What about to add support and shipping Librem 5 with FSF-certified Wi-Fi module Libiquity Wi-Fri ND2H?
because it was certified like yesterday? Can you shake the deal and setup logistic over the weekend?
Understand it’s like a wishful thinking and hint/request - but it will take time till that option would be a subject for discussion.
Apparently there are several other FSF RYF-certified wireless adapters that existed for a while:
This one seems small, could it (or another small one on that list) be used in a Librem 5 to avoid the proprietary blob for WiFi?
As far as I understood the librem 5 / pureos will not need a blob for the wifi card:
It’s true that the Librem 5 is supposed to be free from blobs, when the M.2 cards for cellular modem and WiFi are removed. But as I understand it there is proprietary firmware in those M.2 cards. The hope is that the Librem 5 can get the FSF RYF certification because they are separate and can be easily removed by the user, so the Librem 5 itself, without cellular or WiFi functionality, could be RYF certified. And as @dcz says in that other thread you linked to, this means the OS can be free from blobs, which is great.
But when you have the M.2 card in place and flip the killswitch that turns on WiFi, you have closed-source proprietary firmware doing who knows what, isolated inside the WiFi module on the M.2 card but still in your hand, once turned on you cannot control or even know what the WiFi is doing and when and how it communicates, all you can do is turn it off using the killswitch.
Until now I was under the impression that this was a completely necessary evil, that WiFi hardware without proprietary firmware was unavailable, which then in my mind explained why the workaround of isolating it on a removable M.2 card was used the the Librem 5. But now, learning via this thread that there are in fact RYF certified WiFi adapters (some of which exited for several years), I got confused. If such RYF WiFi hardware options are available, why was not something like that used for the Librem 5? Are there specific reasons why it is impossible, or is it something that could be done in the future?
Isn’t this a miniPCIe card rather than an M.2 card? If that’s correct then this isn’t a drop in replacement.
This looks like progress but maybe for a future revision.
Surely there’s an appropriate adapter (?). A quick search reveals there are minipcie to m2 adapters on the market and hopefully the FSF will come out with a companion recommendation in the near future.
For the L5 there would have to be space for the adapter. Maybe more realistic for the laptops.
If you can verify the firmware then, in some respects, better to re-engineer and just use PCIe (for all three models) but that likely makes it future.
Well, It’s gonna be my phone and I can brick it if I want to (I’m so winning that race out of all of us here, btw ) And, if I’m lucky, I just might ‘make go’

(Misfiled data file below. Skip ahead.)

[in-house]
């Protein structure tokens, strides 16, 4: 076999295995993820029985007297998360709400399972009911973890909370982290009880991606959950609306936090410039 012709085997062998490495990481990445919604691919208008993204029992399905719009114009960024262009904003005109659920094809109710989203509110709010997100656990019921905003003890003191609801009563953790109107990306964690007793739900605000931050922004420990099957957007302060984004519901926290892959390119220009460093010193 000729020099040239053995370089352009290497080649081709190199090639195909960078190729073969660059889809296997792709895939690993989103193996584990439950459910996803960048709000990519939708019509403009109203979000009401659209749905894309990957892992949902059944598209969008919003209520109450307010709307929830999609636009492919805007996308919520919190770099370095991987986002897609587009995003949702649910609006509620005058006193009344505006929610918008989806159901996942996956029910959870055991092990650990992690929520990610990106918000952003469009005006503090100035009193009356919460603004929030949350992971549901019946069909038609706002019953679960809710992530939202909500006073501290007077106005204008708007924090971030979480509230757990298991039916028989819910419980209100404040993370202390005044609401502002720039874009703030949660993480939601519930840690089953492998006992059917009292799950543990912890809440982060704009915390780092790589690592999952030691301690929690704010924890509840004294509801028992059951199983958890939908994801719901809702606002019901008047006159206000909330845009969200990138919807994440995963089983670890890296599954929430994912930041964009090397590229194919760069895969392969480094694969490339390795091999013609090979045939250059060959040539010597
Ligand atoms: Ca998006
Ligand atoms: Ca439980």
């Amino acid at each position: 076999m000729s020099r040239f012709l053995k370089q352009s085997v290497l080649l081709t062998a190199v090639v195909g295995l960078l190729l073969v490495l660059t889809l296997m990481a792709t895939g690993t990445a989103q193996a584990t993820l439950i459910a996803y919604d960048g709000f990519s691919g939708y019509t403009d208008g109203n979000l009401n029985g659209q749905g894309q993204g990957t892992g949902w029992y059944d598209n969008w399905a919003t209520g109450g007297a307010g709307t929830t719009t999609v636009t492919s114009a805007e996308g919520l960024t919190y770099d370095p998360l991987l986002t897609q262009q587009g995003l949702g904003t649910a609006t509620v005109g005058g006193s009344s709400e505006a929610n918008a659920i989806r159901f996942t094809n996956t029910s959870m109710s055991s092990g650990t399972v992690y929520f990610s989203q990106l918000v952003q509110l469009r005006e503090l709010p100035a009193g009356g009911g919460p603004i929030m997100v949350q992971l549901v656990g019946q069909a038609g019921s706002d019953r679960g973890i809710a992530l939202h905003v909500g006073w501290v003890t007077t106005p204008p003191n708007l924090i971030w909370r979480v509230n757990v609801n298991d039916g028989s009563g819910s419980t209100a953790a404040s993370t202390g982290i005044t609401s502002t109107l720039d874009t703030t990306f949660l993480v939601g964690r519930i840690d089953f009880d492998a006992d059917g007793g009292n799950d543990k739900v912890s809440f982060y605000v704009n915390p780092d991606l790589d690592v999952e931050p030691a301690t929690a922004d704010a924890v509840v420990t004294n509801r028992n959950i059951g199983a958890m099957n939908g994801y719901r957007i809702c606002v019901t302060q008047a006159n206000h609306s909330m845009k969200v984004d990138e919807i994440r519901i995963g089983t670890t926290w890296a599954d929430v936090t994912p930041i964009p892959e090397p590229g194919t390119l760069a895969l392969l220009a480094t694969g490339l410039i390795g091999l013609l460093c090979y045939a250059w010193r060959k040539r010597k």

It’s almost like that old song: “It’s my party, and I’ll cry if I want to…” https://en.wikipedia.org/wiki/It’s_My_Party_(Lesley_Gore_song)
It’s my phone, and I’ll brick-it if I want to, brick-it if I want to, brick-it if I want to… – could be a hit in 2020
Are we certain that this IS progress?
According to the article, the chip is verified by using it with a FSF-approved distro. All this means is that no run-time loaded blob is required, it does not necessarily mean there is no closed firmware on the chip.
It could be that this is already sufficient for FSF, but I’m not sure.
Anyway, if they really created a free firmware for this, somebody should be able to point to the source. And in that case, it should be easy to at least also use it on the librem laptops, which also use Atheros 9k chips.
Here is another one that is also on the FSF list:
The description there sounds good:
The Technoethical N150 Mini Wi-Fi USB Adapter respects your freedom, which means you can connect to Wi-Fi networks using only free software. This is because the integrated circuit of this adapter is Atheros AR9271, one of the few circuits in the world able to connect to Wi-Fi networks by using exlusively free software.
Because the firmware is free, you can study it and check what exactly it’s doing. Moreover, you can modify the way the adapter works, so it can be an important resource for educational experiments or for your business. With the Technoethical TET-N150 adapter, your are in control of your own computer for connecting to Wi-Fi networks too.
It says Atheros AR9271 which I guess is the same Atheros 9k that Nicole wrote about, so it is then the same one used in Librem laptops? Is it also the same one that is used for the Librem 5?
and this one here is AR9382. They are all part of the 9k family and should be quite similar. So, if a free firmware is available for one or even two of them, it should be quite feasible to set free the rest of the family, too.
There is the open ath9k firmware: https://wiki.debian.org/ath9k_htc/open_firmware
Yes, the chips are desktop/router class, with corresponding size and power use, and no 5GHz support. We realized choosing them would make them useless in practice.
Yes, firmware can be reverse-engineered.
No but if you follow the links there is like 100+ MB of sources to download.
I thought the L5 was using a WiFi/BT card from Redpine Signals.
My question is will the bluetooth work with free software.
I believe that for the Librem 5 the answer is ‘yes’ - the BT works blob free.
yeah but we are not talking about the L5
So to be clear what specifically are you asking about? If you are asking about the module in the first post of this topic, I didn’t see any evidence that it supports Bluetooth at all. If that is correct then I am not sure how to answer your question.